Harley Bonner, who has already been nicknamed “the hot doc” by Australian admirers, is considering seeking help from his Kiwi pal Scott Smart.
Bonner, who portrays Dr Marty Walker on Shortland Street, and Smart, who plays him on Neighbours, worked together on a commercial in Australia and are now, ironically, portraying soap doctors on opposite sides of the Tasman.
“We’ve remained in touch on Instagram,” Bonner adds, hinting to a potential ‘hot doc’ showdown.
Bonner – as trauma specialist Dr Logan Bennett – is going to win hands down when it comes to entrances.
While Bonner rappelled from a helicopter on to the site of a vehicle collision and helped save the life of Summer Bay favourite Dean Thompson (Patrick O’Connor), Smart’s character made his Shortland Street debut as an emergency room patient.
Logan was racing around Summer Bay on a jet ski in a matter of days, but Bonner says he quickly discovered it wasn’t a good idea to refer to himself as the show’s new action guy.
“I muttered something along such lines to one of the girls,” says the narrator. He laughs as he recalls her saying, “Oh, get over yourself.”
In Australia, Bonner, 30, is regarded as practically soap royalty. Carla portrayed Steph Scully in Neighbours from 1999 to 2010 and again from 2015 to 2018.
Then, in 2013, he joined the Melbourne-based drama as adolescent swimmer Josh Willis, who had a romance with Naomi Canning, portrayed by Morgana O’Reilly from Mean Mums.
Bonner left after three years and almost 700 episodes to return to the United States, but five years later, he is still creating waves in Summer Bay.
He recalls, “I’d auditioned a bunch of times throughout the years, maybe five times or something like that.”
“I believe I would have done it regardless of the role, but I just happened to get a character that was extremely exciting and a lot of fun to portray — a character who enables me to exhibit a cheekier, more fun-loving, less serious side of myself than Neighbours allowed me to express.”
Logan travels to Summer Bay with his patient Dean, where he soon re-acquaints himself with his former Doctors Without Borders coworker, neurosurgeon Christian Green (Ditch Davey). He also strikes up a sexual relationship – sort of – with Mac, the unlucky-in-love restaurateur (Emily Weir).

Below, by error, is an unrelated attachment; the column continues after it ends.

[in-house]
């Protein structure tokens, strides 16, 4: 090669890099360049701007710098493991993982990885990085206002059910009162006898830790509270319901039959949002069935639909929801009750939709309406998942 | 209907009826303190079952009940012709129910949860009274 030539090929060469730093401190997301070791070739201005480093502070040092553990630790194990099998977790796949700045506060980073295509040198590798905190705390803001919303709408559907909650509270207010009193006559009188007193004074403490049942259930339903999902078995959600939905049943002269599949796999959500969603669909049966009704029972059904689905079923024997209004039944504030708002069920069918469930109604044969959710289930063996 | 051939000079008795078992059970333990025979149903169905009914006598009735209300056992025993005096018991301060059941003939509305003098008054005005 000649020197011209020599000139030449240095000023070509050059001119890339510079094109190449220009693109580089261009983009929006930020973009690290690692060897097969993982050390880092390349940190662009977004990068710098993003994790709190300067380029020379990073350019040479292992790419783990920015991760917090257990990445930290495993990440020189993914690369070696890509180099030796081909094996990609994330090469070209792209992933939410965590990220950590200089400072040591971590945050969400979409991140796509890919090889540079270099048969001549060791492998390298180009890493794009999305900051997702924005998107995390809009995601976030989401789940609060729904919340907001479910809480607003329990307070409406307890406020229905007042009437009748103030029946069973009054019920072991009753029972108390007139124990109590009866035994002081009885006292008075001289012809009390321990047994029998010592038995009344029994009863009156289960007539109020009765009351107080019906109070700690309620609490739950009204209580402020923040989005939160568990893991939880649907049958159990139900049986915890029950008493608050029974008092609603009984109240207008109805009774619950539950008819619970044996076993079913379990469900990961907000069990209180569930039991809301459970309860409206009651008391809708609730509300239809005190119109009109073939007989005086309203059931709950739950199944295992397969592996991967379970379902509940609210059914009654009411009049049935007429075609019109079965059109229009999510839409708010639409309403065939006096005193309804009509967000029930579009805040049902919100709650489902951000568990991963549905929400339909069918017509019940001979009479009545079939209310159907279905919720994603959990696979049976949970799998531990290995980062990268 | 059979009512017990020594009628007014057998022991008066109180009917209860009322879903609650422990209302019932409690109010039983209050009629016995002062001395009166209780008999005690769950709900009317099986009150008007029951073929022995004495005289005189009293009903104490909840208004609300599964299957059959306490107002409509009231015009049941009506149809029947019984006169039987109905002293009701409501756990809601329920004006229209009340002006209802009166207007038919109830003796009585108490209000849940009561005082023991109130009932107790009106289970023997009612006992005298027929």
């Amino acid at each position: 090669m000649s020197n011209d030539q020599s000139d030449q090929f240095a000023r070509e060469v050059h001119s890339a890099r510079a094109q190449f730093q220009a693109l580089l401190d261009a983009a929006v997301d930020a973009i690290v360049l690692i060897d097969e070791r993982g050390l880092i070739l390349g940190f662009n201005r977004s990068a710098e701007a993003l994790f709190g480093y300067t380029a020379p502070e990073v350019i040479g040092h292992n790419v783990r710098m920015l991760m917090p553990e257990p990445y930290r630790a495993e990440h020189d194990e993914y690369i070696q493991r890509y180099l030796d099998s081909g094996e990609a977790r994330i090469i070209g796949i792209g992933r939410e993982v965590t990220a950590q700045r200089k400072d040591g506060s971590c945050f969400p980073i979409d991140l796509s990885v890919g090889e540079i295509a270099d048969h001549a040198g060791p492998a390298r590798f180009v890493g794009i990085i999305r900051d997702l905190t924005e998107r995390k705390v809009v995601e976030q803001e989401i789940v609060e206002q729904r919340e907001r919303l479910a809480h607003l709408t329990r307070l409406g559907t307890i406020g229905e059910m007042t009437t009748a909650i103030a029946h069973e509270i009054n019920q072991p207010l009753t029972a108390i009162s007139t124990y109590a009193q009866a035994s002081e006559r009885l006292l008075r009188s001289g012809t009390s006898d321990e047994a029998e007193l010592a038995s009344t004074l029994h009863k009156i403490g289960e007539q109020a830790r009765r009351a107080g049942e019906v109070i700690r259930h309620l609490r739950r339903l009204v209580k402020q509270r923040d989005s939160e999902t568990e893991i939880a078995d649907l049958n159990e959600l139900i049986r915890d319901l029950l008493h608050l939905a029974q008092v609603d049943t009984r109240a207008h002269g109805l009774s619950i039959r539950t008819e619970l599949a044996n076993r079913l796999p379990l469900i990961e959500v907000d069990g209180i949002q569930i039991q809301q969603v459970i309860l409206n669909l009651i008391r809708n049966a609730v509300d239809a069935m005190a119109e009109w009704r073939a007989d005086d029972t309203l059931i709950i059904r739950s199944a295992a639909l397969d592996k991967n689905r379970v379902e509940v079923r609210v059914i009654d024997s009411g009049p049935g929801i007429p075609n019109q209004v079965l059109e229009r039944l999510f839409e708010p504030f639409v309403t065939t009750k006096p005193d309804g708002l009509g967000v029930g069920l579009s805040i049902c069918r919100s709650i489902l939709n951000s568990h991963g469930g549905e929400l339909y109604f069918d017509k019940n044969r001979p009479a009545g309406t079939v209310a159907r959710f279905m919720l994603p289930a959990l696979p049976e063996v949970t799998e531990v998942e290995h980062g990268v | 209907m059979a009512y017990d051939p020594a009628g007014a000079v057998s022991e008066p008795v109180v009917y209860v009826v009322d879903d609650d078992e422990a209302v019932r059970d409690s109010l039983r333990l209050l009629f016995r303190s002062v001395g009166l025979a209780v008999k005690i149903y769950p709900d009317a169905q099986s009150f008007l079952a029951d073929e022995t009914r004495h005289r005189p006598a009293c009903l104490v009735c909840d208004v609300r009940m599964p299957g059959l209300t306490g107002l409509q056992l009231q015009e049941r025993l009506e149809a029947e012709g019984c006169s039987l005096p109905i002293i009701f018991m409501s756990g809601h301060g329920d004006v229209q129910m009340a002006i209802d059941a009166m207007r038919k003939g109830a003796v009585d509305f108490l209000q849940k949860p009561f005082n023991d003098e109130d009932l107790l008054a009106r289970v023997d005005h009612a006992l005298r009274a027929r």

Bonner wants to keep what happens next a mystery, but he does indicate that Logan has a few surprises up his sleeve.
“We’re going to shoot some of the revelation right now, so fans will have to wait approximately five months to learn more about Logan.”
The actor, who spent most of his youth watching his mother work on Neighbours, understands the demands of working on a hit show like Home And Away better than most.
Growing up with a mother who was in people’s living rooms five days a week was “really pretty simple,” he adds.
“In primary school, you’d get the odd pieces here and there, just kids being kids and saying s….
“However, I believe it drove me to figure out what I value and what I care about in terms of other people’s opinions.
“And, in general, other people’s opinions are just that – and sometimes rather ill-informed.”
Because he had a renowned mother, the actor claims he soon learned to recognise those who merely wanted to befriend him.
He adds, “That’s worked in my favour.” “I can tell who’s faking it and who’s not.”
Meanwhile, Bonner feels that Home And Away, which has soared in Australia’s ratings this year, has outgrown its soap moniker.
“When I initially came here, I referred to it as a soap, but one of the producers said, ‘We’re trying to angle it more as a drama,’ and based on what we’ve just done and what you’re about to watch, I think it stands its own in the drama space,” he adds.
When pressed to pick between Summer Bay and Neighbours’ hometown Erinsborough, Bonner is diplomatic.
“I’d suggest Home And Away for the ordinary individual who didn’t grow up watching one of the shows,” he says. “However, it’s difficult to match liking, familiarity, homeliness, and all those kinds of qualities that I experienced with Neighbours.
“They’re extremely similar, but they’re also completely different experiences,”